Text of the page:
In Sect. 6 the problem of transparent nucleons in ’head-on’ collisions is discussed. Transparent nucleons are to be considered as an artifact having nothing to do with the physical reality; such a property follows directly from the a priori assumption of imaginary-part amplitude dominance.

All presented results are based on the rigorous representation of elastic scattering amplitude in the impact parameter space (valid at any and ) proposed by Adachi and Kotani [10] (our approach being based on), being described in Appendix A.

## 2 Elastic hadron scattering amplitude and impact parameter representation

If the spins of colliding hadrons are not taken into account the elastic hadron scattering can be described fully with the complex elastic hadron scattering amplitude . This amplitude is bounded together with all production amplitudes by unitarity condition

(2.1) |

where stands for an integration over all possible elastic intermediate states and includes summation over all possible production (inelastic) states as well as integration over all other kinematical variables; and are initial and final states. Eq. (2.1) can be rewritten according to van Hove (see Refs. [11] or [12]) as

(2.2) |

where is the so called inelastic overlap function and is the value of momentum of one particle in the center-of-momentum system; , , and

(2.3) |

The elastic scattering amplitude in the impact parameter space can be obtained with the help of Fourier-Bessel (FB) transform of the elastic hadron scattering amplitude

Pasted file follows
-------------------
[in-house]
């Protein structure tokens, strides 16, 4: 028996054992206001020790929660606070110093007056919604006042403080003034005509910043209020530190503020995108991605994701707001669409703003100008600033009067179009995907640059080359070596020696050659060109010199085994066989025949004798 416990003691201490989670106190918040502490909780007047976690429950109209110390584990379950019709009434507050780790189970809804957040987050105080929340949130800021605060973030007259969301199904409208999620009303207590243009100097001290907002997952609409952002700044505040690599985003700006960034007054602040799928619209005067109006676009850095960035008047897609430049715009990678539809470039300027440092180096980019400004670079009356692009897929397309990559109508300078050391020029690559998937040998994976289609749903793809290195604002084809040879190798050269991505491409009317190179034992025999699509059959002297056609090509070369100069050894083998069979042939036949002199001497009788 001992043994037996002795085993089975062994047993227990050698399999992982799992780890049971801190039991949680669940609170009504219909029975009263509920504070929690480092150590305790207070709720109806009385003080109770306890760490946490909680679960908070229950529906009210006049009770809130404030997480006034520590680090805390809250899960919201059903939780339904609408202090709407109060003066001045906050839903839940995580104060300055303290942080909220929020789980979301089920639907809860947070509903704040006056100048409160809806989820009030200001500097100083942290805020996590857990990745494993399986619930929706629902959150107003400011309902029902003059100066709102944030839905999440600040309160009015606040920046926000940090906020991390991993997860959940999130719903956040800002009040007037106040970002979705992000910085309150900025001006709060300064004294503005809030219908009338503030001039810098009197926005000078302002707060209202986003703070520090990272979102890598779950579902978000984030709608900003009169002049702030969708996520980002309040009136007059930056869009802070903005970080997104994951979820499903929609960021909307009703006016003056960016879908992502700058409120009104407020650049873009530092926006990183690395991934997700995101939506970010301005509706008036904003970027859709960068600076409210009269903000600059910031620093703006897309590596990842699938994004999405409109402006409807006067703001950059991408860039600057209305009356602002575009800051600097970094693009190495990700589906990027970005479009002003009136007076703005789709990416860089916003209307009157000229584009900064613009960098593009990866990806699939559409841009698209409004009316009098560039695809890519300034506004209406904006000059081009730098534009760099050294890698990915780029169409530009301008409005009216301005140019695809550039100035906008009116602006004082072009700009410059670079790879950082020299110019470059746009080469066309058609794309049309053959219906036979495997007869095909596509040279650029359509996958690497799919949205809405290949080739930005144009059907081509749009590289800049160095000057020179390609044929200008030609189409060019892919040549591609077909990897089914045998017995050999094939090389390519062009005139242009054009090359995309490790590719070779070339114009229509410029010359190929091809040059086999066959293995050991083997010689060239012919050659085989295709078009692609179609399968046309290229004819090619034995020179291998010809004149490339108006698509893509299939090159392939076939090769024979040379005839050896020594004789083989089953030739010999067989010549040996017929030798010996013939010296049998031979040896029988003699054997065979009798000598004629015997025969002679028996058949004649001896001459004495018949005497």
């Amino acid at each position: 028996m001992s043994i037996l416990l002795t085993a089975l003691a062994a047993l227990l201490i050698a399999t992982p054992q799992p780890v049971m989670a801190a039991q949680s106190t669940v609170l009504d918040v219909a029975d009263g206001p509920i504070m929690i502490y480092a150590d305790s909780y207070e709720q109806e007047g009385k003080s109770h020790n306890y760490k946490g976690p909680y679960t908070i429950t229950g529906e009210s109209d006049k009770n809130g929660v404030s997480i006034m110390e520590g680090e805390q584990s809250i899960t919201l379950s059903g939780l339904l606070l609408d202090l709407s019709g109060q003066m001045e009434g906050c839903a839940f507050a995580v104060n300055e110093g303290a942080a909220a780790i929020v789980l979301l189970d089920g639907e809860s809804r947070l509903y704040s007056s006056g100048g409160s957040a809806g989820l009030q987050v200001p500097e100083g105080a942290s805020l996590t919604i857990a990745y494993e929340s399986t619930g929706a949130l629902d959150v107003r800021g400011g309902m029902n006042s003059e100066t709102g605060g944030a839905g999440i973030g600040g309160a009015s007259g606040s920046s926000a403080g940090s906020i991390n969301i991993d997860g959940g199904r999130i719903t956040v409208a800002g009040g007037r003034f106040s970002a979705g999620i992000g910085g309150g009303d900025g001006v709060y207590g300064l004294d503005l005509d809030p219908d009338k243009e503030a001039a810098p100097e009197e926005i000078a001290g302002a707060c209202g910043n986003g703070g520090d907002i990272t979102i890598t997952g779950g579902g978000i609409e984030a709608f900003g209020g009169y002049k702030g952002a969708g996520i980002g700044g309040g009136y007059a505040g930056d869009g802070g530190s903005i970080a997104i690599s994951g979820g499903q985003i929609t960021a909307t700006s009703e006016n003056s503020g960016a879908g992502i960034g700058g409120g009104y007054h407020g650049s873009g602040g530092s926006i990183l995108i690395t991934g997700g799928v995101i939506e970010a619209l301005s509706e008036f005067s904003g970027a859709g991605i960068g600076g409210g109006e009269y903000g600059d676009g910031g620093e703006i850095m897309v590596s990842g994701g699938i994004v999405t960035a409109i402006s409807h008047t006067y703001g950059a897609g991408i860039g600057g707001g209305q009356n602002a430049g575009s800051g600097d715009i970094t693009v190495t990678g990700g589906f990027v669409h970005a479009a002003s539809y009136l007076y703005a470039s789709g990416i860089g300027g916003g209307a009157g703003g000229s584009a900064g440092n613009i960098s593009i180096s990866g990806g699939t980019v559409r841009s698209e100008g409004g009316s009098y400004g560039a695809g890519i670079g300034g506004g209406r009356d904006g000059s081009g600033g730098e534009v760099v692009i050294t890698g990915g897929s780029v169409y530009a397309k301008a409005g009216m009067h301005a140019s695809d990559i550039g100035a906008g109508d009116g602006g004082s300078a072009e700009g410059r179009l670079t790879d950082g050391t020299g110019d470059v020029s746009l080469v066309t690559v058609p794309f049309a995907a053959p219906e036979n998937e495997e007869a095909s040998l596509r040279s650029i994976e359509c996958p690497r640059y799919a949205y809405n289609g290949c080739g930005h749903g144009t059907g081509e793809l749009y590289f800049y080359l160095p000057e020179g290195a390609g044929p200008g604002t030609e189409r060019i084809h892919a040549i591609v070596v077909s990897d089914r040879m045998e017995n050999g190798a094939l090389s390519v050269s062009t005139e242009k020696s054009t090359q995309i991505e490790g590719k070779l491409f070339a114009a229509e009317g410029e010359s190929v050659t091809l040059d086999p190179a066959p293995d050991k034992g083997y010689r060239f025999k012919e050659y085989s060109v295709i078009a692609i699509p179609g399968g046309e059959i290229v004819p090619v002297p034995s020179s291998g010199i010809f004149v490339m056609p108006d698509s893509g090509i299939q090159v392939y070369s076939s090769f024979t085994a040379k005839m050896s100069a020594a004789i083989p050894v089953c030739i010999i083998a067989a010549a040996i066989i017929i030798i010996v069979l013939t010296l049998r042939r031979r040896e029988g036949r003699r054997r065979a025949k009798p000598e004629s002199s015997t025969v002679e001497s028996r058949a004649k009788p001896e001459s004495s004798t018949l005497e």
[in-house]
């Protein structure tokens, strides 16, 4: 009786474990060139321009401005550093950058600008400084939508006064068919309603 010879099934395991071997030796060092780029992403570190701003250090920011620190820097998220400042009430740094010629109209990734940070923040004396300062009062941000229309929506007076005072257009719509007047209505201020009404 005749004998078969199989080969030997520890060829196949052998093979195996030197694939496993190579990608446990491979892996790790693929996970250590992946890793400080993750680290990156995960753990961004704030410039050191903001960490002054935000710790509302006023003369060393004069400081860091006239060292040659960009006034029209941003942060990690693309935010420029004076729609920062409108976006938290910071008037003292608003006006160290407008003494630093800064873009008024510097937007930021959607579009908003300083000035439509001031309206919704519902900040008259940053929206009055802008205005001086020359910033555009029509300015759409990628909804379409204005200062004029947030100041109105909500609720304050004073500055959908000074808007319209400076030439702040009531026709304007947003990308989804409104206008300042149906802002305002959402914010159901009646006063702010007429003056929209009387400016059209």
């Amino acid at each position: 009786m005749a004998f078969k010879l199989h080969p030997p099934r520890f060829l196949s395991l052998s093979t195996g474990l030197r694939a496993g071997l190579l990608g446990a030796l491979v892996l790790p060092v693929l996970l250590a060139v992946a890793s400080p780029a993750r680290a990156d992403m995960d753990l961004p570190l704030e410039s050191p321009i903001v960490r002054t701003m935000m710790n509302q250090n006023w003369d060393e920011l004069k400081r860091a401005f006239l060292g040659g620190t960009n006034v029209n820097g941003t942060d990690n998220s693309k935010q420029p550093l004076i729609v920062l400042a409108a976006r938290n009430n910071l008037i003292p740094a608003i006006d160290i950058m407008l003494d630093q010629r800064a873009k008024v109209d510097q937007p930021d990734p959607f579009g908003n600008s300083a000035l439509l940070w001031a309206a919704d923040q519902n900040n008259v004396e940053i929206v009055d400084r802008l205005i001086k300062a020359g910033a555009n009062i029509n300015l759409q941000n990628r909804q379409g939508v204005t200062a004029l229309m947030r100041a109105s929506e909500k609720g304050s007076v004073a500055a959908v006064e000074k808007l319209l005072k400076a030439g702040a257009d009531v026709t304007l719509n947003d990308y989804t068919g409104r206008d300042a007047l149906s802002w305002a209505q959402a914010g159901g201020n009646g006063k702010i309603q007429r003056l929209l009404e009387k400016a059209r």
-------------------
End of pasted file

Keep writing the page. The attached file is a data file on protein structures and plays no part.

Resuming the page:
(2.4) |

where is the Bessel function of the zeroth order. At finite energies the region of kinematically allowed values is limited: ; e.g., in the case of nucleon - nucleon scattering , where is the nucleon mass. In order to define the FB transform exactly (existence of inverse transform) at finite energies, the elastic hadron scattering amplitude is to be defined also in the unphysical region of , i.e., in the interval . Consequently, the actual shape of elastic hadron scattering amplitude determined with the help of Eq. (2.4) might be deformed in an uncontrolled way. These problems were solved by Adachi and Kotani [10] and by Islam [12]; the corresponding mathematically exact theory of elastic scattering amplitude is briefly described in the Appendix A.

The amplitude has been devided into two terms. The first contribution is determined by the FB transform of elastic hadron amplitude defined in the physical region of while the second one comes from the unphysical region. The FB transform of the inelastic overlap function has been devided in a similar way. The unitarity condition (A.9) in the impact parameter space contains only the physically relevant terms based on the FB transforms of the functions and in the physical region of ; and also the correction term is defined with the help of amplitude values from the physical region.

The elastic profile is always non-negative and generates the total elastic cross section; it can be, therefore, considered as the distribution of elastic collisions at the impact parameter . The other profiles, i.e., and the FB transform of oscillate around zero for higher impact parameter values. They cannot be, therefore, considered as the corresponding distributions even if their integrals performed over all impact parameter values give the corresponding cross sections.

However, as shown in the Appendix A, physically relevant profiles can be derived. Using the ambiguity of the FB transform of inelastic overlap function in the unphysical region of , the unitarity condition (A.9) can be modified in such a way that the new total and inelastic profiles can be made to be non-negative, too. The new unitarity condition (A.15) is obtained where all individual profiles are represented by the non-negative distribution functions in the impact parameter space.